A new report out today reveals a real and urgent problem related to the impacts of global warming. It’s what the report’s research team from—USC, Berkeley, and Occidental College in Los Angeles—calls “The Climate Gap.” The climate gap is the “often hidden and unequal harm climate change will cause people of color and the poor in the United States.” (At Sightline, we’ve blogged about this issue quite a bit in our climate fairness series.)
Along with the report, the researchers also released an analysis of the American Clean Energy Security Act currently under consideration by Congress—with solutions to the climate gap top of mind. The researchers suggest that offering fewer free pollution permits to the oil sector—which has a majority of its facilities in minority and low-income neighborhoods—and several cushions against higher prices would be positive steps.
More about the Climate Gap: The report highlights how heat waves, droughts and floods already impact people of color and the poor disproportionately, and are expected to increase in their frequency and intensity.
For instance, African Americans living in Los Angeles have a projected heat-wave-mortality rate that is nearly twice that of other Los Angeles residents. Minorities and the poor are also less likely to have access to air conditioning and cars, restricting their capacity to evacuate.
Furthermore, this report finds that minorities and the poor will breathe even dirtier air and pay even more for basic necessities just as they have fewer or shifting job opportunities as a result of climate change. Unless policymakers craft policy that works for everybody (not just Big Oil).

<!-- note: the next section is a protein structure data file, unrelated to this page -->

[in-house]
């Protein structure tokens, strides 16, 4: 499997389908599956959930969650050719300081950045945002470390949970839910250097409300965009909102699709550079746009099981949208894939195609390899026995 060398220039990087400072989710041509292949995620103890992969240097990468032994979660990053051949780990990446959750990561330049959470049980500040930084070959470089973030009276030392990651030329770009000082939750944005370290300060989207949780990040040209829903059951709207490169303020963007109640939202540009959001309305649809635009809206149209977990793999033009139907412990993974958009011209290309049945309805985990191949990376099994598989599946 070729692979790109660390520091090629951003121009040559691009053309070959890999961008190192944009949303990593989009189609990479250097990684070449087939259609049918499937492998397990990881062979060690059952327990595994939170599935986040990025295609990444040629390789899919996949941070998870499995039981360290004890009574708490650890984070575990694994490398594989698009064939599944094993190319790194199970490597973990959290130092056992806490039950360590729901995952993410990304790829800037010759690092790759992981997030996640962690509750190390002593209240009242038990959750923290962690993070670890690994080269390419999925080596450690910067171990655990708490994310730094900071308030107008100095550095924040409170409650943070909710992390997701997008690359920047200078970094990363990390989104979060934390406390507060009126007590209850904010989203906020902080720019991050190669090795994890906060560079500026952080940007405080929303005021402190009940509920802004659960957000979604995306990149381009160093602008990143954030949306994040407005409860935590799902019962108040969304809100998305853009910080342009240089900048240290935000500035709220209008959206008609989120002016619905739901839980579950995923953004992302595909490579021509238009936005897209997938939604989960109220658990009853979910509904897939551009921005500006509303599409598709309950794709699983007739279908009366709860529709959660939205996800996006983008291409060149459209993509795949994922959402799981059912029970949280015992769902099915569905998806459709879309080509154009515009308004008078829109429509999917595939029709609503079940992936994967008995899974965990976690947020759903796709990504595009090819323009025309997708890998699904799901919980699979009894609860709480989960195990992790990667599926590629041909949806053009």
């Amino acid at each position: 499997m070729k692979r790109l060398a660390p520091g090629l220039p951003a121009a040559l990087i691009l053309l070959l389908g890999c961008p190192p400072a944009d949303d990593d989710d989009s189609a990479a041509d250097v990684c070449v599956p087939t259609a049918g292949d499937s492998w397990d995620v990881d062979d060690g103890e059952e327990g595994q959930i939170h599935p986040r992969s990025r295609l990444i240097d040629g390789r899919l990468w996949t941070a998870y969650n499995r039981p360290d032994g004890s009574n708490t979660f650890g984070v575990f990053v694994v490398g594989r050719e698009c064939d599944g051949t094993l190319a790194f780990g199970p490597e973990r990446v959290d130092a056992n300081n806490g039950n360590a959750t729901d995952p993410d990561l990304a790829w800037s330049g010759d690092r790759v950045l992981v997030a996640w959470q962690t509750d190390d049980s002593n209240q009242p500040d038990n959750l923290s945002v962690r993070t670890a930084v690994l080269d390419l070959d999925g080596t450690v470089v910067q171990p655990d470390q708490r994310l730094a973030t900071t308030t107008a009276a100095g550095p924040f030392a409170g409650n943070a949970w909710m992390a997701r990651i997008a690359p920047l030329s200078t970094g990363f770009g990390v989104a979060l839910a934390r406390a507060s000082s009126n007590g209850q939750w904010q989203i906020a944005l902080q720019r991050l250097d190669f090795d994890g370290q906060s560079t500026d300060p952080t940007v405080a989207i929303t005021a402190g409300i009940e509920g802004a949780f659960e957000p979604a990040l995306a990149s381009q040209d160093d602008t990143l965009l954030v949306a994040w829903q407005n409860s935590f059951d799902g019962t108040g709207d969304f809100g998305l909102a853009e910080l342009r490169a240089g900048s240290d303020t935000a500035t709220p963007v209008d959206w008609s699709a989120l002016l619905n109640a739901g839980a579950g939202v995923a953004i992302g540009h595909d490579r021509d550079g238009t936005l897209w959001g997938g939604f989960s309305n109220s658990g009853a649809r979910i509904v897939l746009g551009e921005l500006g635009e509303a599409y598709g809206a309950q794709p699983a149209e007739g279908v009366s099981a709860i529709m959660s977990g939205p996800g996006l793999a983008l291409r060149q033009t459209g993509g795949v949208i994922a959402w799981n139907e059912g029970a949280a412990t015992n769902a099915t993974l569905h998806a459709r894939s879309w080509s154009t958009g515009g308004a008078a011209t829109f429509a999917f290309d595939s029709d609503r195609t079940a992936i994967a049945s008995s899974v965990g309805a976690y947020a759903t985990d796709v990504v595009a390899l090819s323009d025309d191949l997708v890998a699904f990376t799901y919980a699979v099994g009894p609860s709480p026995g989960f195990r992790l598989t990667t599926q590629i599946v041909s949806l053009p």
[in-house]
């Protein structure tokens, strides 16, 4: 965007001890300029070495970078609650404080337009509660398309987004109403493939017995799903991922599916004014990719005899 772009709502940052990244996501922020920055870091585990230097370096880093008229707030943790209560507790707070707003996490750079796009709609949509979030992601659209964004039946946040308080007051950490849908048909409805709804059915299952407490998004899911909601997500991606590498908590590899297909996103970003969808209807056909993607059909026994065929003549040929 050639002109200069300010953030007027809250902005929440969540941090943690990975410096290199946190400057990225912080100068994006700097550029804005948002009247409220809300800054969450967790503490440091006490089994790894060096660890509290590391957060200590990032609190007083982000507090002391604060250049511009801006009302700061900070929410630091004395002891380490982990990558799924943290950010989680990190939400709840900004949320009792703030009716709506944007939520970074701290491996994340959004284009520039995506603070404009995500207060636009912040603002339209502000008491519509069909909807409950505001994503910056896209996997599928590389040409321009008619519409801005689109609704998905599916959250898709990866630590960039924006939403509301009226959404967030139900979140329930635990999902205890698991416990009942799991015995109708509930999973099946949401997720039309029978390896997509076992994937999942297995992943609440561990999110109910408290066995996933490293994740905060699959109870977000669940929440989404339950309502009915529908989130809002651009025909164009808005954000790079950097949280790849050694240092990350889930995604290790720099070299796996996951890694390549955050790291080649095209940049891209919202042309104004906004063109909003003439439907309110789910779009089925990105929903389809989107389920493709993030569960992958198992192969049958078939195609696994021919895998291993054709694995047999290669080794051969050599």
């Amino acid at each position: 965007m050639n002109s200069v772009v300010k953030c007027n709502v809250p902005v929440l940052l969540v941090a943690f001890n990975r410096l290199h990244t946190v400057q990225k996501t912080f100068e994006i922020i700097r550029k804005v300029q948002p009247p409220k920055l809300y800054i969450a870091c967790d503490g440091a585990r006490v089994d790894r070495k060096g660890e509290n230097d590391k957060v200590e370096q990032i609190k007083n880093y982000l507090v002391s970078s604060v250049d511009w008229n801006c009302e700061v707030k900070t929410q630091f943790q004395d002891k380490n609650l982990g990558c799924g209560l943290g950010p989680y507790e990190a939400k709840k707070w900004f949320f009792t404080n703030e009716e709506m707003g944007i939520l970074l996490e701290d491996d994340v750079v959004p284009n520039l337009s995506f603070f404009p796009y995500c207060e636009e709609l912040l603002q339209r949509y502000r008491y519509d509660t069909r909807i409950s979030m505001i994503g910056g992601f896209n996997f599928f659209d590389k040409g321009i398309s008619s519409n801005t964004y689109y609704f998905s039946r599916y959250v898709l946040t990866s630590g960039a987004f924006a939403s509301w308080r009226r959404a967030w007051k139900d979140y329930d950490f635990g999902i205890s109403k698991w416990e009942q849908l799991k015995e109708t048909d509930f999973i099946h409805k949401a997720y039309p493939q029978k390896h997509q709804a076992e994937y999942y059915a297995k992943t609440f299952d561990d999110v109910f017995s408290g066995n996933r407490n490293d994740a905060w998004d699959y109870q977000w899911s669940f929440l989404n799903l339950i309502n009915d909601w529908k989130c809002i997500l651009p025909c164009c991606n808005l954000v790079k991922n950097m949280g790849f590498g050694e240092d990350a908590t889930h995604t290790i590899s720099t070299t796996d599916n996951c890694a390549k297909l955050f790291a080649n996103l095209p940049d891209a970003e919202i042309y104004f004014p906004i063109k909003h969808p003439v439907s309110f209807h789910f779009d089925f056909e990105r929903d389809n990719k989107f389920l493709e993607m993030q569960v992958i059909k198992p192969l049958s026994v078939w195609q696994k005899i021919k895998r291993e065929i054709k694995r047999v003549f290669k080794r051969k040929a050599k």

More about policy solutions: The big point here is that policymakers can—and should—work to close the Climate Gap in their efforts to address climate change. Here are the policy elements the USC team recommends:
- Adopting technologies that identify neighborhoods most vulnerable to the Climate Gap;
- Choosing either an auction or fee-based system that would generate revenue to help families living in poverty absorb the higher costs of water, food and energy;
- Seizing the opportunity to reduce greenhouse gases from sources that also cause toxic air pollution in the neighborhoods with the dirtiest air;
- Prioritizing the training of people who are most likely to lose their current job because of either climate change or climate solutions for jobs in the new economy; and
- Focusing outreach, intervention, and preparedness efforts for extreme weather events in low-income neighborhoods and communities of color.
To that list, I might add, money-saving investments in weatherization and other efficiency measures for low-income families.
Smart climate policy can do all that—while gradually pulling our whole economy off the fossil fuel roller coaster that’s whiplashing family budgets and businesses, rich or poor.